As for where Vaughn is forecasted to play, don't think that the Abreu extension is a bad sign for him. He's a first baseman, like Abreu, but both have questions about their defense there. Abreu is a diligent worker when it comes to his defense, even if the defensive metrics don't show entirely positive results. Abreu doesn't like to DH but will. Vaughn was drafted with questions about his defense, and some speculated he'd end up a DH down the road. The White Sox don't like talking about youngsters as full-time DHs — see the comments on Jimenez — so maybe they can finally pull off the first base/DH platoon with Abreu and Vaughn they tried with Abreu and Yonder Alonso at the outset of 2019. Or maybe Abreu is convinced by 2021, his age-34 season, that he's best suited as a regular DH and hands the first-base reins over to Vaughn.

There's still that mystery in right field, only because we don't know who will be there in 2020. Prospects like Micker Adolfo or Luis Basabe or Blake Rutherford could prove themselves major league ready by the time spring training 2021 rolls around, and if this winter's addition is a short-term one, the door will be open for one of those guys. Or maybe a short-term addition simply yields to the search for another free-agent replacement a winter from now. Or maybe Hahn adds a right fielder on a multi-year deal this offseason, and that guy is in the plans beyond 2020, as well.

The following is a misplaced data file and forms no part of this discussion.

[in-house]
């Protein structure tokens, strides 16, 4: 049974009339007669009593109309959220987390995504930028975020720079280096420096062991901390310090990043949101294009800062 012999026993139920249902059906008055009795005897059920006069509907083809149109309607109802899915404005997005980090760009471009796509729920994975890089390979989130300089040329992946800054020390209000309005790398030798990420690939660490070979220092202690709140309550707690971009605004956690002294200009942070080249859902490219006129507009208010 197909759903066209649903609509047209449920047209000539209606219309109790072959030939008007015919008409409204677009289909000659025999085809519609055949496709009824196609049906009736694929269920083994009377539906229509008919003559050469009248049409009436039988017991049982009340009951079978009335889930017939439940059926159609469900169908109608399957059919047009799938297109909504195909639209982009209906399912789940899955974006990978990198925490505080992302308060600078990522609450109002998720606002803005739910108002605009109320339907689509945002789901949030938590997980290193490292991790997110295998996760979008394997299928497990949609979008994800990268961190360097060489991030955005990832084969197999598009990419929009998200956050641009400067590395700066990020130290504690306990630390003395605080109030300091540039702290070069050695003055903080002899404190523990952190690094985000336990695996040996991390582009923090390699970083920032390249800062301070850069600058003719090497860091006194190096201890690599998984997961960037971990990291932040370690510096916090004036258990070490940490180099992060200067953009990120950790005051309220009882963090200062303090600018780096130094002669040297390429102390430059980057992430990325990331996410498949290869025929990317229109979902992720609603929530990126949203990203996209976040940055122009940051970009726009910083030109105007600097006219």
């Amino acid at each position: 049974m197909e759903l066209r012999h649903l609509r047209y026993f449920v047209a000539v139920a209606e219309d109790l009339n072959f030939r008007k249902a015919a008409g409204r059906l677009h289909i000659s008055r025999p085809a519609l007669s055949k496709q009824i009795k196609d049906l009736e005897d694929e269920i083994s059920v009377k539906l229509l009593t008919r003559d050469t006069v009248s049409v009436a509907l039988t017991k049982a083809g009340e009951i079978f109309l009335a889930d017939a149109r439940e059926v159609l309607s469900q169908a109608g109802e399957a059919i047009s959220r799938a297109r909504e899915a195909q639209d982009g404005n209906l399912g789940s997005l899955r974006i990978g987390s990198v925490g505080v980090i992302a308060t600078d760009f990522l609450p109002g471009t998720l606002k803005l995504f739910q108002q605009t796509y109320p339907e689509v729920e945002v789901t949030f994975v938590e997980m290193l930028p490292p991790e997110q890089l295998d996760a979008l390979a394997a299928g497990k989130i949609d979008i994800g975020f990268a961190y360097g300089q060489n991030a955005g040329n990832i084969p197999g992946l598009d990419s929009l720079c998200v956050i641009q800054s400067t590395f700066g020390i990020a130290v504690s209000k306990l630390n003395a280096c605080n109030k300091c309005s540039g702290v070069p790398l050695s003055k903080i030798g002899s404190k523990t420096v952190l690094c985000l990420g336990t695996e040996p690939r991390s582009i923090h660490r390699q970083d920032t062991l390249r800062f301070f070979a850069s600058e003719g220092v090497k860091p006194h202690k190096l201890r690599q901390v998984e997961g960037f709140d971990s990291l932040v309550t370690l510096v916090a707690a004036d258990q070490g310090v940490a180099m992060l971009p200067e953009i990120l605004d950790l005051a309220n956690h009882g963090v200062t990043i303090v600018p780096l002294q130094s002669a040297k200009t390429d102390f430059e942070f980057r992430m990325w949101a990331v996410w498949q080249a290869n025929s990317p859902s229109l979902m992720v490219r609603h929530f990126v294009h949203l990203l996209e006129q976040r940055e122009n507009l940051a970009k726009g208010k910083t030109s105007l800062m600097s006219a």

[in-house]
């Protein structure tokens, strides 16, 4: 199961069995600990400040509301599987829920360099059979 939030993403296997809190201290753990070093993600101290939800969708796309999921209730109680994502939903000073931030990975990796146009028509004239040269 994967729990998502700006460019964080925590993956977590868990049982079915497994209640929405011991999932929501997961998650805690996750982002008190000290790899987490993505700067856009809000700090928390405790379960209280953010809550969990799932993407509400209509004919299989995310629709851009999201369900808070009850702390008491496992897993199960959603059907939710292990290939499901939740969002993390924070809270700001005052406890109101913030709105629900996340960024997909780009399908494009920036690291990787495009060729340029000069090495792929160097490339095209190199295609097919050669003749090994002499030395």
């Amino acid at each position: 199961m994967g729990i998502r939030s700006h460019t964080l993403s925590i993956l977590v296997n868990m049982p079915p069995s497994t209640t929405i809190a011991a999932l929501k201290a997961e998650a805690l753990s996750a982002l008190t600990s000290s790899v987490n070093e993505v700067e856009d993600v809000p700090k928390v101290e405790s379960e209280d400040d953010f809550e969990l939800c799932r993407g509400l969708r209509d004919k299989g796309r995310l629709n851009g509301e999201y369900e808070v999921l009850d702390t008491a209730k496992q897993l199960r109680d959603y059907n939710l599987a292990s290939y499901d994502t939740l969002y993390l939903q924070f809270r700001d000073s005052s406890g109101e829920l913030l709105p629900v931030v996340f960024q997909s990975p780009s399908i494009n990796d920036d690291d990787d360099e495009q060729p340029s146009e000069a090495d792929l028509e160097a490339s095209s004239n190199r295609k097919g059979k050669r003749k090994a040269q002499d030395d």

1. Lucas Giolito
2. 2020 SP
3. Michael Kopech
4. Dylan Cease
5. 2020 SP/new SP/Dane Dunning/Jimmy Lambert/Carlos Rodon/Reynaldo Lopez